Saturday, December 9, 2023

For Indigenous communities in Alberta, the oil industry has left an ugly stain


Canada Alberta petrochemicals oil aboriginal First Nations indigenous pollution environment colonialism harms destruction corporations

Facing oil spills, evacuations and illness — nations downstream of the oil sands grieve their way of life, as the corporations polluting their water get richer

he rush of the wind and sprays of water add to the thrill as Jason Castor guides his riverboat through a stretch of Lake Athabasca near Fort Chipewyan, in Treaty 8 territories. If he slows down, his boat could get stuck in the mud or even flip over because the water levels in this spot are remarkably low. He steers around buoys, dodges logs and other debris while accelerating to the mouth of the channel, which he knows should be deep enough to navigate at an average speed.

While trawling his boat further down the river, Castor points to odd-looking clusters resembling dirty foam floating by.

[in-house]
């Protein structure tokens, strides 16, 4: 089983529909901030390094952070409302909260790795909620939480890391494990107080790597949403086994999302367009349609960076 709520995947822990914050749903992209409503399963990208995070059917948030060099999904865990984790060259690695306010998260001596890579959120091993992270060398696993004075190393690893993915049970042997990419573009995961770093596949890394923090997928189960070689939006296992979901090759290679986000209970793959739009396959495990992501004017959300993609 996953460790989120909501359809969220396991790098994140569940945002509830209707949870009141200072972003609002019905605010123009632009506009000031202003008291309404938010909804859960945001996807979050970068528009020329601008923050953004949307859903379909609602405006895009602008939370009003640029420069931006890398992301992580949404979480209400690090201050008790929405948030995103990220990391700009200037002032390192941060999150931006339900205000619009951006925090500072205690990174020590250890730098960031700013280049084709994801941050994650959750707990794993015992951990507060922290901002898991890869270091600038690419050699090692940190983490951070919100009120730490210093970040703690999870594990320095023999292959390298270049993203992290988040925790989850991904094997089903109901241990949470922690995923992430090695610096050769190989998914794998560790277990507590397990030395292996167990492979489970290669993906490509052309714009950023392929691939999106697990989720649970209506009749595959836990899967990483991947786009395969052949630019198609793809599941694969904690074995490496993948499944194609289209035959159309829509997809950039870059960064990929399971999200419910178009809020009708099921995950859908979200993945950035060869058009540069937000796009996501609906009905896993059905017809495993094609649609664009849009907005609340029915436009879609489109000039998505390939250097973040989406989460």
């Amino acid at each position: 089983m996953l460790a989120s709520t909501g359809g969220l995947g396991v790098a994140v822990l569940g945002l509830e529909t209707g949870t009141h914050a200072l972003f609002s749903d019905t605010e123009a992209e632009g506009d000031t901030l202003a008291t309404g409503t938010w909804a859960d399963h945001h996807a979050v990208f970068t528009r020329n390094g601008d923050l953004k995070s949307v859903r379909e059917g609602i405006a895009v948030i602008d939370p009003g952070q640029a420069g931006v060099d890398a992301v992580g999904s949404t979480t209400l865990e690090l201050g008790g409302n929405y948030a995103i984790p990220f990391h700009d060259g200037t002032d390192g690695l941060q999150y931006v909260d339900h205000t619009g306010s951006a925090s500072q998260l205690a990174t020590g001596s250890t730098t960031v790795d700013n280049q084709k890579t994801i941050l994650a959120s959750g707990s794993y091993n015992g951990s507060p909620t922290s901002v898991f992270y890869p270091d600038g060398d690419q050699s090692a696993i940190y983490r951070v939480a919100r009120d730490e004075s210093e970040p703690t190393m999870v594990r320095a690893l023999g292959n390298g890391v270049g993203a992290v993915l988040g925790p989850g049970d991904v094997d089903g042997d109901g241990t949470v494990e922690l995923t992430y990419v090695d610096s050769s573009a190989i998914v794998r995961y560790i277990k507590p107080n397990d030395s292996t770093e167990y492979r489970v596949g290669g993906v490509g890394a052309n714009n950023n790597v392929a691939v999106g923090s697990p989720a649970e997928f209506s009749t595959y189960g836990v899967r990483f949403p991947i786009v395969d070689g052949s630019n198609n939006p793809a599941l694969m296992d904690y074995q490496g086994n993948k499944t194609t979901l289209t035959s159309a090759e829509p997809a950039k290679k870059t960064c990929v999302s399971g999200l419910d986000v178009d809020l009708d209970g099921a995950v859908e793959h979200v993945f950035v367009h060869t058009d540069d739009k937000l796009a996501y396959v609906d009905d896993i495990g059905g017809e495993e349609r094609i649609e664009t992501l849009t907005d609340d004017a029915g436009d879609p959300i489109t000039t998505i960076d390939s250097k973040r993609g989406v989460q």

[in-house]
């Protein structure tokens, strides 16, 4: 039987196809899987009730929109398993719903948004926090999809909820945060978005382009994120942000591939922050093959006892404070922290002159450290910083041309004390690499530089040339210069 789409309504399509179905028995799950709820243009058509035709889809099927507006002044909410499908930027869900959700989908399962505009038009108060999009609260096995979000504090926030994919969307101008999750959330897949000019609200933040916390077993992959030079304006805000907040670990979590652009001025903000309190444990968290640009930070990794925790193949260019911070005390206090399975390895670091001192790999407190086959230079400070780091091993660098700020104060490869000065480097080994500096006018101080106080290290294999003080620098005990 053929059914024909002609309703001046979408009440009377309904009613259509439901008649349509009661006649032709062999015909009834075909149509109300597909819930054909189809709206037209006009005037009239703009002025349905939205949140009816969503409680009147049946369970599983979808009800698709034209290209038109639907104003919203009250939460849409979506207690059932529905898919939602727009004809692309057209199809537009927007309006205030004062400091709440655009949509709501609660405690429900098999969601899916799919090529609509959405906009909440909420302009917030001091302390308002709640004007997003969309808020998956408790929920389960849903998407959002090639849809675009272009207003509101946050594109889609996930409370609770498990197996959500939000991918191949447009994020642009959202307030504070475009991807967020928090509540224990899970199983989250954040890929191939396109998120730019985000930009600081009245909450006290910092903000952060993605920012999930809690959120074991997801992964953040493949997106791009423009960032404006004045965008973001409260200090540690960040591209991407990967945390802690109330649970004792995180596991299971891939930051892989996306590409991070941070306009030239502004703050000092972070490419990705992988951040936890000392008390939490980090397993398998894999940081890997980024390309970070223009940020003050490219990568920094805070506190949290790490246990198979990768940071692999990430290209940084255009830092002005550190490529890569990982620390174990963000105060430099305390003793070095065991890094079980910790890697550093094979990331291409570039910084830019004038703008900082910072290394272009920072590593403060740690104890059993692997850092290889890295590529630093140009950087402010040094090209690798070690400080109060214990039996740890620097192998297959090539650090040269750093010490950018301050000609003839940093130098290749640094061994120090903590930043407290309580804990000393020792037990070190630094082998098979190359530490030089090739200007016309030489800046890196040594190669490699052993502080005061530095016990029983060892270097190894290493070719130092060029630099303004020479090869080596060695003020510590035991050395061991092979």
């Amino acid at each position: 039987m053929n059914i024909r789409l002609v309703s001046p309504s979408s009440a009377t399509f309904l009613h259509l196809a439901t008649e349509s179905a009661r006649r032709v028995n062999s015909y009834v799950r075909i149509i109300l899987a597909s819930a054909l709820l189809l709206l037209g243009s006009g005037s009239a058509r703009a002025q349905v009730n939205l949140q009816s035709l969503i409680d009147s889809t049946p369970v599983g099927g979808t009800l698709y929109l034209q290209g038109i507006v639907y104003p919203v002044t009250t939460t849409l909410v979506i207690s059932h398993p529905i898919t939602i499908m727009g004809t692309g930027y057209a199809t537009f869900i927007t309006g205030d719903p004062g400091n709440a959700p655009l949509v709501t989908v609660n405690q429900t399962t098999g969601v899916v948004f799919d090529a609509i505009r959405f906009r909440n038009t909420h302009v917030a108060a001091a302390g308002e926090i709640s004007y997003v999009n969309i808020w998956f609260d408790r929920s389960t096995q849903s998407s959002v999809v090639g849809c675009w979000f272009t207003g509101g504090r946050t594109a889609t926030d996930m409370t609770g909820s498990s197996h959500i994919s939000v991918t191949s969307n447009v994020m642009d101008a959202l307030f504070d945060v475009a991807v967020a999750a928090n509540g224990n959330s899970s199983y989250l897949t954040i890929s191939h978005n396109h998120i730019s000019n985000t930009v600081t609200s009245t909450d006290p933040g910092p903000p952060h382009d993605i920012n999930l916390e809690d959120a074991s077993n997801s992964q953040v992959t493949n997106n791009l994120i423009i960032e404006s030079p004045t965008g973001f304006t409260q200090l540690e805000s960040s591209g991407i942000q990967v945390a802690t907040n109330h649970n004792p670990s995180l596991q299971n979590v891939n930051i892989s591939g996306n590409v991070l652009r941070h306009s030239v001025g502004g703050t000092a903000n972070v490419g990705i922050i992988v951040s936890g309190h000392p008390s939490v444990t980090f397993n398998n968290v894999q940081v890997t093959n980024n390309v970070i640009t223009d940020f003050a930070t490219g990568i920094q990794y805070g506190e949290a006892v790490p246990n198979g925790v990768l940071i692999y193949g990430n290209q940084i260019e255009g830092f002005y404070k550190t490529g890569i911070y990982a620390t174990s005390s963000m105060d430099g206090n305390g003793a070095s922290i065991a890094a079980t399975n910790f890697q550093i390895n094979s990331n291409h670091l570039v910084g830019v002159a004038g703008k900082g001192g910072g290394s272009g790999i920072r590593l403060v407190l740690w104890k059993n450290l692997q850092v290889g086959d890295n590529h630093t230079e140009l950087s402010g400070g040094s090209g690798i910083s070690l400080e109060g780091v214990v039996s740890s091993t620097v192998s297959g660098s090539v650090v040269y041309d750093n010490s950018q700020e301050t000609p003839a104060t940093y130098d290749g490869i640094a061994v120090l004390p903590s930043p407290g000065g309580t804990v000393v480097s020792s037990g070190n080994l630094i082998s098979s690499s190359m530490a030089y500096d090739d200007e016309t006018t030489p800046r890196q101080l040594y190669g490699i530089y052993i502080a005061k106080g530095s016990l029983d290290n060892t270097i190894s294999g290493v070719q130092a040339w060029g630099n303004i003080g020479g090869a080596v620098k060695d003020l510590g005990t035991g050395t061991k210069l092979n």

“There’s just a slurry of a foam that looks like oil or some kind of chemical in there,” says Castor, a 42-year-old father, construction business owner and member of the Athabasca Chipewyan First Nation (ACFN).

He’s been a traditional hunter, trapper and fisherman for nearly 20 years and has documented strange changes in the water, the land and animals.

Something’s going on in the river, he says.

“They say that it's natural, well, I know that that's not natural because I've been on the river my whole life,” he explains as he points to brown and white foam, oil sheens and other discoloured formations floating on the river..

Nowadays, it’s risky to navigate these waterways because of industrial intakes like the W.A.C. Bennett Dam to the west in B.C.; the Alberta oil sands just up the river and impacts from climate change.  (more...)

For Indigenous communities in Alberta, the oil industry has left an ugly stain

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